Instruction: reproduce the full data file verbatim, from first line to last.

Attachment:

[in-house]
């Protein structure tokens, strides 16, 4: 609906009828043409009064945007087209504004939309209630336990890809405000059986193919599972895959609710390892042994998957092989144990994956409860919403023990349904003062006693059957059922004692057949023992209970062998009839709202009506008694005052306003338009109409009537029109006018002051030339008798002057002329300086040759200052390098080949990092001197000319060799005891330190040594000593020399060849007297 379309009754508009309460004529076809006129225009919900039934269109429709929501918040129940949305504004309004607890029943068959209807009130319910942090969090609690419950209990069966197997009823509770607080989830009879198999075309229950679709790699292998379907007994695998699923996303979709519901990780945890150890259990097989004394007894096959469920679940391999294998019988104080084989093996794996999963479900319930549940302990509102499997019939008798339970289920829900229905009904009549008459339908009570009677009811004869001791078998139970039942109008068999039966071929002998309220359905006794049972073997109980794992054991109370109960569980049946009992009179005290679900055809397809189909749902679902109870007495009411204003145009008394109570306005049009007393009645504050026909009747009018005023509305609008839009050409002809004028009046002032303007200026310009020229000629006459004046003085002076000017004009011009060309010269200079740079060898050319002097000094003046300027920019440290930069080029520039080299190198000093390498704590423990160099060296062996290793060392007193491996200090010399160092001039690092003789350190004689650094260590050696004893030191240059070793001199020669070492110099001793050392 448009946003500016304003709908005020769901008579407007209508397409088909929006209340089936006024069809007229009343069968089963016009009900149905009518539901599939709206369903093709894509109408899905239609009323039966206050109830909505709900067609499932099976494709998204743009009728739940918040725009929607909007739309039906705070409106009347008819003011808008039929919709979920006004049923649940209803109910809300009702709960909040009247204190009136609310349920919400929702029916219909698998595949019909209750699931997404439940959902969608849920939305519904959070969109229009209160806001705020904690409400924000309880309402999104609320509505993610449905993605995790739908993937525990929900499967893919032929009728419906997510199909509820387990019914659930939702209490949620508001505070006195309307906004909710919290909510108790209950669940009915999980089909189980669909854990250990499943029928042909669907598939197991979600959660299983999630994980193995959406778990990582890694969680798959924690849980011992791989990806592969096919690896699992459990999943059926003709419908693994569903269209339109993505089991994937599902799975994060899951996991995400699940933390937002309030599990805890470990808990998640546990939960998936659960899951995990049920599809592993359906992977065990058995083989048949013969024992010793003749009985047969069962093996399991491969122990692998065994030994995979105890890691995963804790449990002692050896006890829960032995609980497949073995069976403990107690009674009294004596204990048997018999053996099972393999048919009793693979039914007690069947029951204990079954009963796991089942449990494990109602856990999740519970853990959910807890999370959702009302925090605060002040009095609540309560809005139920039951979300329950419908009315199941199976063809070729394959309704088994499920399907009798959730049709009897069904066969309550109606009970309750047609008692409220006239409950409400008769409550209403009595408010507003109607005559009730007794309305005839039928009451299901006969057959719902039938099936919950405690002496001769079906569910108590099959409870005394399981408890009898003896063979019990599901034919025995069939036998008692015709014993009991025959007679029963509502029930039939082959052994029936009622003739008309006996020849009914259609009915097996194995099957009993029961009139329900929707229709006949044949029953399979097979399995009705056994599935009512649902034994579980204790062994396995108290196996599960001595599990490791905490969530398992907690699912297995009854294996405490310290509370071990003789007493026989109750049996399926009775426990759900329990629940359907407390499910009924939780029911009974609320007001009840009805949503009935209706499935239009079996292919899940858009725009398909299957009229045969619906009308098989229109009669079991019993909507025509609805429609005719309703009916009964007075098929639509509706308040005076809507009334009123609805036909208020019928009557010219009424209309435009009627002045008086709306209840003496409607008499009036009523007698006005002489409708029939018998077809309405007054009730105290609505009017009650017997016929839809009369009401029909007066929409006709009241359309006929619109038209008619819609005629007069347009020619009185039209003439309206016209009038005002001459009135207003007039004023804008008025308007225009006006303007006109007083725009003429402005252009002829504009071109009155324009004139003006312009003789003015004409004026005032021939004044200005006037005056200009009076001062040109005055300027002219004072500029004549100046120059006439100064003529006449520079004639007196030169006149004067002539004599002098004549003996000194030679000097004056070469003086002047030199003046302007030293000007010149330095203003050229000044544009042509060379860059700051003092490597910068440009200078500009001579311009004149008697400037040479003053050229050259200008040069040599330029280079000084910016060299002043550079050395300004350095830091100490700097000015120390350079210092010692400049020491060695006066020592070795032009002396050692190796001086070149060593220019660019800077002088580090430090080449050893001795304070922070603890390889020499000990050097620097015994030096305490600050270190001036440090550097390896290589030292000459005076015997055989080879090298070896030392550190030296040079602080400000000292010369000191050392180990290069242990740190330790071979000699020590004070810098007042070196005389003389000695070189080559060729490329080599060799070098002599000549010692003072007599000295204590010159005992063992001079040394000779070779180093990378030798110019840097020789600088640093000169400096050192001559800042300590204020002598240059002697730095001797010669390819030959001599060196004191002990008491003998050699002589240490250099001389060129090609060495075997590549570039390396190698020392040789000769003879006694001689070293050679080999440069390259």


[in-house]
């Protein structure tokens, strides 16, 4: 609906009828043409009064945007087209504004939309209630336990890809405000059986193919599972895959609710390892042994998957092989144990994956409860919403023990349904003062006693059957059922004692057949023992209970062998009839709202009506008694005052306003338009109409009537029109006018002051030339008798002057002329300086040759200052390098080949990092001197000319060799005891330190040594000593020399060849007297 379309009754508009309460004529076809006129225009919900039934269109429709929501918040129940949305504004309004607890029943068959209807009130319910942090969090609690419950209990069966197997009823509770607080989830009879198999075309229950679709790699292998379907007994695998699923996303979709519901990780945890150890259990097989004394007894096959469920679940391999294998019988104080084989093996794996999963479900319930549940302990509102499997019939008798339970289920829900229905009904009549008459339908009570009677009811004869001791078998139970039942109008068999039966071929002998309220359905006794049972073997109980794992054991109370109960569980049946009992009179005290679900055809397809189909749902679902109870007495009411204003145009008394109570306005049009007393009645504050026909009747009018005023509305609008839009050409002809004028009046002032303007200026310009020229000629006459004046003085002076000017004009011009060309010269200079740079060898050319002097000094003046300027920019440290930069080029520039080299190198000093390498704590423990160099060296062996290793060392007193491996200090010399160092001039690092003789350190004689650094260590050696004893030191240059070793001199020669070492110099001793050392 448009946003500016304003709908005020769901008579407007209508397409088909929006209340089936006024069809007229009343069968089963016009009900149905009518539901599939709206369903093709894509109408899905239609009323039966206050109830909505709900067609499932099976494709998204743009009728739940918040725009929607909007739309039906705070409106009347008819003011808008039929919709979920006004049923649940209803109910809300009702709960909040009247204190009136609310349920919400929702029916219909698998595949019909209750699931997404439940959902969608849920939305519904959070969109229009209160806001705020904690409400924000309880309402999104609320509505993610449905993605995790739908993937525990929900499967893919032929009728419906997510199909509820387990019914659930939702209490949620508001505070006195309307906004909710919290909510108790209950669940009915999980089909189980669909854990250990499943029928042909669907598939197991979600959660299983999630994980193995959406778990990582890694969680798959924690849980011992791989990806592969096919690896699992459990999943059926003709419908693994569903269209339109993505089991994937599902799975994060899951996991995400699940933390937002309030599990805890470990808990998640546990939960998936659960899951995990049920599809592993359906992977065990058995083989048949013969024992010793003749009985047969069962093996399991491969122990692998065994030994995979105890890691995963804790449990002692050896006890829960032995609980497949073995069976403990107690009674009294004596204990048997018999053996099972393999048919009793693979039914007690069947029951204990079954009963796991089942449990494990109602856990999740519970853990959910807890999370959702009302925090605060002040009095609540309560809005139920039951979300329950419908009315199941199976063809070729394959309704088994499920399907009798959730049709009897069904066969309550109606009970309750047609008692409220006239409950409400008769409550209403009595408010507003109607005559009730007794309305005839039928009451299901006969057959719902039938099936919950405690002496001769079906569910108590099959409870005394399981408890009898003896063979019990599901034919025995069939036998008692015709014993009991025959007679029963509502029930039939082959052994029936009622003739008309006996020849009914259609009915097996194995099957009993029961009139329900929707229709006949044949029953399979097979399995009705056994599935009512649902034994579980204790062994396995108290196996599960001595599990490791905490969530398992907690699912297995009854294996405490310290509370071990003789007493026989109750049996399926009775426990759900329990629940359907407390499910009924939780029911009974609320007001009840009805949503009935209706499935239009079996292919899940858009725009398909299957009229045969619906009308098989229109009669079991019993909507025509609805429609005719309703009916009964007075098929639509509706308040005076809507009334009123609805036909208020019928009557010219009424209309435009009627002045008086709306209840003496409607008499009036009523007698006005002489409708029939018998077809309405007054009730105290609505009017009650017997016929839809009369009401029909007066929409006709009241359309006929619109038209008619819609005629007069347009020619009185039209003439309206016209009038005002001459009135207003007039004023804008008025308007225009006006303007006109007083725009003429402005252009002829504009071109009155324009004139003006312009003789003015004409004026005032021939004044200005006037005056200009009076001062040109005055300027002219004072500029004549100046120059006439100064003529006449520079004639007196030169006149004067002539004599002098004549003996000194030679000097004056070469003086002047030199003046302007030293000007010149330095203003050229000044544009042509060379860059700051003092490597910068440009200078500009001579311009004149008697400037040479003053050229050259200008040069040599330029280079000084910016060299002043550079050395300004350095830091100490700097000015120390350079210092010692400049020491060695006066020592070795032009002396050692190796001086070149060593220019660019800077002088580090430090080449050893001795304070922070603890390889020499000990050097620097015994030096305490600050270190001036440090550097390896290589030292000459005076015997055989080879090298070896030392550190030296040079602080400000000292010369000191050392180990290069242990740190330790071979000699020590004070810098007042070196005389003389000695070189080559060729490329080599060799070098002599000549010692003072007599000295204590010159005992063992001079040394000779070779180093990378030798110019840097020789600088640093000169400096050192001559800042300590204020002598240059002697730095001797010669390819030959001599060196004191002990008491003998050699002589240490250099001389060129090609060495075997590549570039390396190698020392040789000769003879006694001689070293050679080999440069390259």